The two characters who leave the strongest impression are a disaffected artist, who works with industrial metal and other media, and the bride, who only enters the scene toward the end, after something unexplained occurs off-camera that leads to the arrest and detention of her husband. The artist had  entered the restaurant grieving the sudden disappearance of his fiancée, and winds up leaving it with the newlywed woman who simply doesn’t wish to spend her bridal night alone, even if it means choosing a different companion than the one she planned on. Visual clues offered by Chytilova as the artist relates his recent past to the wait staff, and the eerie nightmarish sequence that concludes The Restaurant The World, lead to some tentative but disturbing appraisals of what might have happened… We never know for sure, but it’s a haunting, tantalizing short film that easily invites repeat viewings just for the sheer enjoyment of examining more closely Chytilova’s hypnotic blend of sound and vision.

The ironically titled  Romance wraps up Pearls of the Deep with the most overtly political and directly confrontational message found in this anthology. It involves an admittedly charming and romantically plausible pair of young lovers. He is Gaston, a Czech plumber, just coming into adulthood and making the adjustment to the expectations of a workingman’s life. She is Margitka, a pretty young Gypsy with bright eyes and long flowing hair who sees him eyeing her one afternoon as he emerges from a movie theater. He’s just watched Fanfan la Tulipe, a 1950s French swashbuckler starring action-hero/matinée idol Gerard Philipe and curvaceous Gina Lollobrigida as a tantalizing Gypsy beauty whom Fanfan falls for. Margitka is savvy enough to both detect and exploit his impressionable vulnerability to her charms, working her magic quickly and to full effect.

In the short span of time that Gaston and Margitka spend together, they develop an appealing chemistry with each other, provided one isn’t too put off by the unmistakable air of a confidence game that she is pulling over on him.

Sure, her motives are transparently ulterior, but it’s not like Gaston isn’t getting something pretty nice out of the bargain as well…

After we acquaint ourselves with the fresh young couple and accompany them through the usual hand-holding and sweet-talking rituals of newly found romance, the story takes its more provocative turn with a visit to Margitka’s home, an outdoor Gypsy encampment. Presumably the vast majority of Pearls of the Deep’s original viewers came from the Czechoslovak frame of reference represented by Gaston, with their own set of presumptions and prejudices about the Gypsy population that lived on the fringes of their society. Not being strongly attuned to the cultural conflicts and relations of that time and place, I still picked up on the implied affront to the notion that a centralized socialist bureaucracy and its attendant industrial manufacturing complex could ever rein in the untamed and non-conformist element in Czech society that the Gypsies embodied. The final shot of the film, which I won’t spoil here on the assumption that very few readers have had a chance to see it, delivers that message with mischievous juvenile glee.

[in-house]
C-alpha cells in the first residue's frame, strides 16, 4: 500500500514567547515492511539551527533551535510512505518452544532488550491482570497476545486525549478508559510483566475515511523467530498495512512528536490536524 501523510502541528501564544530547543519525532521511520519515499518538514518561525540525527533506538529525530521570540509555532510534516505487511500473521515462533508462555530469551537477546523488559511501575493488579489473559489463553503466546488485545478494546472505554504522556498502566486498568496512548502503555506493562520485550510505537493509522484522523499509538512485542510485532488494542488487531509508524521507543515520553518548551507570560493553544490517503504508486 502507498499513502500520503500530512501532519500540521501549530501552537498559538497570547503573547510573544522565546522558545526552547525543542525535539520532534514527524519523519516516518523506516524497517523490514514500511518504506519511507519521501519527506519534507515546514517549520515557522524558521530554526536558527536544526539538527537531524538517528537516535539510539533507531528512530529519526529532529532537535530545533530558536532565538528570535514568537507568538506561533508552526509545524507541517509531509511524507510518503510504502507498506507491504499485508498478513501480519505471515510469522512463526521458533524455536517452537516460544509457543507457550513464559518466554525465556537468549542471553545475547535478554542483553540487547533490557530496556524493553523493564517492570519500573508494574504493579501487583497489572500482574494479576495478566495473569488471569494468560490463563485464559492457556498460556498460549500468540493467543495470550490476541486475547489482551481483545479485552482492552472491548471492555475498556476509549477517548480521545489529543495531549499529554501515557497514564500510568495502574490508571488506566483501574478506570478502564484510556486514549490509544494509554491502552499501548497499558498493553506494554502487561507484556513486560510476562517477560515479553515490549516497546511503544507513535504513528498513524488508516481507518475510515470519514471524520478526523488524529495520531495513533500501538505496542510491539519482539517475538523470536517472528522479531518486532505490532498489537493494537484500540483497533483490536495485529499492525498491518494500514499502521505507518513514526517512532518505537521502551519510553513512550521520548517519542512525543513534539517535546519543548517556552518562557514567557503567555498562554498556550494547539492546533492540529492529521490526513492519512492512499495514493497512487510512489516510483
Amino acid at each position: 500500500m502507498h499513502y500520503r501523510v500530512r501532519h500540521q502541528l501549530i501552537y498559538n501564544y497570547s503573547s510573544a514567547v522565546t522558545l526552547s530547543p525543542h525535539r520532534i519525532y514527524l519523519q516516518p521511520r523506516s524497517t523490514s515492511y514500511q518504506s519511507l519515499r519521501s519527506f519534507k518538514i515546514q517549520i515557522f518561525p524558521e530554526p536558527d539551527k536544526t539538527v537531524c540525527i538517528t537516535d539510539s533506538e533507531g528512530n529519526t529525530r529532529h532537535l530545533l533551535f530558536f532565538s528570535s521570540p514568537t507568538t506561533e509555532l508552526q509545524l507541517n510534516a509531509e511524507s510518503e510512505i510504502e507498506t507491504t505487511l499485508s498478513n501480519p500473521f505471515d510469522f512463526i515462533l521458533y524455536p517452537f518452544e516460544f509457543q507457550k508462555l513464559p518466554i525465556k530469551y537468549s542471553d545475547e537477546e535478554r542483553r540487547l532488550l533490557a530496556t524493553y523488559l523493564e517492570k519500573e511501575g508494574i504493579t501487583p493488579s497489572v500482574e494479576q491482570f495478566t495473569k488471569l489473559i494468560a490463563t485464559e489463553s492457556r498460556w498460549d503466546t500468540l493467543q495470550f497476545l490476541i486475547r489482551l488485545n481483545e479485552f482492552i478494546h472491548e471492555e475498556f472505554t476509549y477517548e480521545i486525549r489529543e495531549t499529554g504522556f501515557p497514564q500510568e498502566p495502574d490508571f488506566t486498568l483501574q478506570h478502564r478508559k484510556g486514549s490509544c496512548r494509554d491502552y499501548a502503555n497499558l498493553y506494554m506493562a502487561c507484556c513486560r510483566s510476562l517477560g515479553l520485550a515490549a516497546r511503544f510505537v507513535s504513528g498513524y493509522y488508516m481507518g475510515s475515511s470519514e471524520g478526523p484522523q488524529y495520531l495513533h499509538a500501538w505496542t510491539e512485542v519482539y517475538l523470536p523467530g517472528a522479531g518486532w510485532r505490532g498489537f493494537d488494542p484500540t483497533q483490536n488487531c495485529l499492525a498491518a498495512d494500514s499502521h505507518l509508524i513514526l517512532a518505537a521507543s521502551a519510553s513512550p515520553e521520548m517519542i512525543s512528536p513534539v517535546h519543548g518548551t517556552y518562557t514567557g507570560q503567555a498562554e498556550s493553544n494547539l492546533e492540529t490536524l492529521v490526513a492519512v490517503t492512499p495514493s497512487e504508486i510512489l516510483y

Though I’m just beginning to dig into Pearls of the Czech New Wave, my early assessment is that this looks like one of the most essential Eclipse sets to be released in the past couple of years. These are films that will likely benefit from repeated exposure, especially since they come from a region and referential perspective that’s largely unfamiliar to many of us. They’re a fascinating by-product of a society that, like our own, flatters itself on being or even aspiring to a much higher standard of “freedom” than those in power are realistically willing to concede. By exploring the disconnects between the rhetoric put forth by the Czechoslovakian government and the dismal reality actually lived by its people, I suspect that there are many truths to be extracted from these pearls that can be meaningfully applied to our own situation.

David Blakeslee

David hosts the Criterion Reflections podcast, a series that reviews the films of the Criterion Collection in their chronological order of release. The series began in 2009 and those essays (covering the years 1921-1967) can be found via the website link provided below. In March 2016, the blog transferred to this site, and in August 2017, the blog changed over to a podcast format. David also contributes to other reviews and podcasts on this site. He lives near Grand Rapids, Michigan and works in social services. Twitter / Criterion Reflections